The disabled and their carers will be the focus of a text message campaign to improve Australia’s uptake of second COVID-19 boosters and antiviral treatments.
More than a million disability pensioners and their carers will from August receive texts highlighting access to fourth vaccination doses and anti-virals to counteract the potential for severe illness.
The campaign will be targeted and the messages have been developed following consultation with those living with disability.
The federal government extended eligibility for Australians who test positive to COVID to be able to access antiviral treatments on the Pharmaceutical Benefits Scheme earlier this month.
That group now includes anyone aged 30 or over who is disabled and has at least one other identified risk factor. Weekly prescriptions for oral antivirals have almost tripled since the access changes.
The text message campaign comes as the country’s disability reform ministers come together in Canberra on Friday to discuss issues impacting people living with disability.
National Disability Insurance Scheme Minister Bill Shorten and Social Services Minister Amanda Rishworth will lead the meeting.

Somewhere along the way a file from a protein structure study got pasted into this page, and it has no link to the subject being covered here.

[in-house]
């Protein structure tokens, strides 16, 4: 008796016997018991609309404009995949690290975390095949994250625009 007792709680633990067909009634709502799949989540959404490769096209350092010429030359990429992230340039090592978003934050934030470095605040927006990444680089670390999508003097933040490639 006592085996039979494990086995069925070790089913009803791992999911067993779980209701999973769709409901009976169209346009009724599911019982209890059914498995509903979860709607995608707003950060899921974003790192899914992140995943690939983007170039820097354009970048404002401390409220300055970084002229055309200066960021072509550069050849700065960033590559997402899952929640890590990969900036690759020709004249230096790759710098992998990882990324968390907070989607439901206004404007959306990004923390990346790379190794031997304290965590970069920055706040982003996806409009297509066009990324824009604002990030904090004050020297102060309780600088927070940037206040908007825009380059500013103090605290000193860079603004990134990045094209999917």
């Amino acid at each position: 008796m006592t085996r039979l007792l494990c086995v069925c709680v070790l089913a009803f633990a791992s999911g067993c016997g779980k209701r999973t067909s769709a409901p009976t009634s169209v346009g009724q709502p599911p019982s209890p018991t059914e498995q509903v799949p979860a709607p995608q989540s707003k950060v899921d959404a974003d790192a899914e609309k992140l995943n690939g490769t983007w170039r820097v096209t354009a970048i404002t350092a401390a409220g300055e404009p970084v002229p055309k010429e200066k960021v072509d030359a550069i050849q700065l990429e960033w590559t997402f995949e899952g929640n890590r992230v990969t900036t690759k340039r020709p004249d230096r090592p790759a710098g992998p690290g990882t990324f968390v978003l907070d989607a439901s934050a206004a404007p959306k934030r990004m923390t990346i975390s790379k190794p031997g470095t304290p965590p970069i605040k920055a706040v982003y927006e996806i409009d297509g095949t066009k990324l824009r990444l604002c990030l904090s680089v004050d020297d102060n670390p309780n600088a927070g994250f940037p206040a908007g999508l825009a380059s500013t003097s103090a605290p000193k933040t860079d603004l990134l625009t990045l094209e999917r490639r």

The latter says up to 40,000 people a day will be sent texts in the effort to boost protection.
“We know that vaccination rates for people on the disability support pension are lower than the general population,” Ms Rishworth said.
“The … government is committed to leaving no one behind and holding no one back and that includes people living with disability.”
Meanwhile, the nation’s health regulator says no rapid antigen tests have been removed from the market because they couldn’t detect the Omicron COVID-19 variant.
The Therapeutic Goods Administration issued the public notice on Thursday evening following several incorrect media reports RATs were ineffective.
The TGA confirmed only four RATs have so far been cancelled from the Australian Register of Therapeutic Goods, with three being removed by their supplier.
The TGA only cancelled one product because the sponsor couldn’t provide sufficient data on the RAT’s sensitivity to COVID-19.
“The use of RATs to monitor for SARS-CoV-2 infection is a vital measure in managing the COVID-19 pandemic,” the TGA statement said.
“The TGA continues to monitor RAT performance, with information regularly released on the TGA.”